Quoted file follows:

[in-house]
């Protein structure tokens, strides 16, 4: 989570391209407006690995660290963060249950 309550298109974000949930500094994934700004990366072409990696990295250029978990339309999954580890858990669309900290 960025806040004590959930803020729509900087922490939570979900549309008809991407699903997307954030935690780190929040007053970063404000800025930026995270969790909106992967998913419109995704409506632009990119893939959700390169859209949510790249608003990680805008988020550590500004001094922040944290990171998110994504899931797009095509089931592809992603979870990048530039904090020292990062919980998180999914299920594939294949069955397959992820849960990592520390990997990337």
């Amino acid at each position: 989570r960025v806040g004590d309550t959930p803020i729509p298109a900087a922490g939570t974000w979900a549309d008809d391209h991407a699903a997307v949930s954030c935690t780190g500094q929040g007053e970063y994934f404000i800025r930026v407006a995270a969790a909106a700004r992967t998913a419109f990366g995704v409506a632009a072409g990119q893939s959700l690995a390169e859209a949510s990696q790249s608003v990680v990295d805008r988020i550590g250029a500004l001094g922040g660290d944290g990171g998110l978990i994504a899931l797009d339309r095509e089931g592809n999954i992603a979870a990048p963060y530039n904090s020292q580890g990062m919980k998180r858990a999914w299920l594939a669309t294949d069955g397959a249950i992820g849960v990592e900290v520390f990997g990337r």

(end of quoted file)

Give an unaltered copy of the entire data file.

[in-house]
């Protein structure tokens, strides 16, 4: 989570391209407006690995660290963060249950 309550298109974000949930500094994934700004990366072409990696990295250029978990339309999954580890858990669309900290 960025806040004590959930803020729509900087922490939570979900549309008809991407699903997307954030935690780190929040007053970063404000800025930026995270969790909106992967998913419109995704409506632009990119893939959700390169859209949510790249608003990680805008988020550590500004001094922040944290990171998110994504899931797009095509089931592809992603979870990048530039904090020292990062919980998180999914299920594939294949069955397959992820849960990592520390990997990337």
């Amino acid at each position: 989570r960025v806040g004590d309550t959930p803020i729509p298109a900087a922490g939570t974000w979900a549309d008809d391209h991407a699903a997307v949930s954030c935690t780190g500094q929040g007053e970063y994934f404000i800025r930026v407006a995270a969790a909106a700004r992967t998913a419109f990366g995704v409506a632009a072409g990119q893939s959700l690995a390169e859209a949510s990696q790249s608003v990680v990295d805008r988020i550590g250029a500004l001094g922040g660290d944290g990171g998110l978990i994504a899931l797009d339309r095509e089931g592809n999954i992603a979870a990048p963060y530039n904090s020292q580890g990062m919980k998180r858990a999914w299920l594939a669309t294949d069955g397959a249950i992820g849960v990592e900290v520390f990997g990337r």